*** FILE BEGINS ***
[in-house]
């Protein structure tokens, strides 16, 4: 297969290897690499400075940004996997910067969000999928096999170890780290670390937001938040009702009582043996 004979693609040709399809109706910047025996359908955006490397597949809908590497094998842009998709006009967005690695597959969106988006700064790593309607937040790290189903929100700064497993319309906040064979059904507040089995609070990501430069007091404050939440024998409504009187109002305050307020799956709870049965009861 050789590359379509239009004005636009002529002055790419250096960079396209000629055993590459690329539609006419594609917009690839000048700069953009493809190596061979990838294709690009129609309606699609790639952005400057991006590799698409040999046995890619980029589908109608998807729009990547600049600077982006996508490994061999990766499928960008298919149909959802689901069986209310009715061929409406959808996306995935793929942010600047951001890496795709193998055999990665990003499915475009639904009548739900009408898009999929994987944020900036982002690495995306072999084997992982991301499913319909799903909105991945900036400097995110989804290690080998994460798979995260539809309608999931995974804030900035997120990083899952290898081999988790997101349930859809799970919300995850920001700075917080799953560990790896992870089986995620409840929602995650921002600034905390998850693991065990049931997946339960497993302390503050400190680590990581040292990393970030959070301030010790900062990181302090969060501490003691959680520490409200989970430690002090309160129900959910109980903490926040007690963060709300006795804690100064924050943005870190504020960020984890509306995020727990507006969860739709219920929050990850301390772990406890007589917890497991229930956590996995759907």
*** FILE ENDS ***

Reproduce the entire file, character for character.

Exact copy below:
[in-house]
């Protein structure tokens, strides 16, 4: 297969290897690499400075940004996997910067969000999928096999170890780290670390937001938040009702009582043996 004979693609040709399809109706910047025996359908955006490397597949809908590497094998842009998709006009967005690695597959969106988006700064790593309607937040790290189903929100700064497993319309906040064979059904507040089995609070990501430069007091404050939440024998409504009187109002305050307020799956709870049965009861 050789590359379509239009004005636009002529002055790419250096960079396209000629055993590459690329539609006419594609917009690839000048700069953009493809190596061979990838294709690009129609309606699609790639952005400057991006590799698409040999046995890619980029589908109608998807729009990547600049600077982006996508490994061999990766499928960008298919149909959802689901069986209310009715061929409406959808996306995935793929942010600047951001890496795709193998055999990665990003499915475009639904009548739900009408898009999929994987944020900036982002690495995306072999084997992982991301499913319909799903909105991945900036400097995110989804290690080998994460798979995260539809309608999931995974804030900035997120990083899952290898081999988790997101349930859809799970919300995850920001700075917080799953560990790896992870089986995620409840929602995650921002600034905390998850693991065990049931997946339960497993302390503050400190680590990581040292990393970030959070301030010790900062990181302090969060501490003691959680520490409200989970430690002090309160129900959910109980903490926040007690963060709300006795804690100064924050943005870190504020960020984890509306995020727990507006969860739709219920929050990850301390772990406890007589917890497991229930956590996995759907």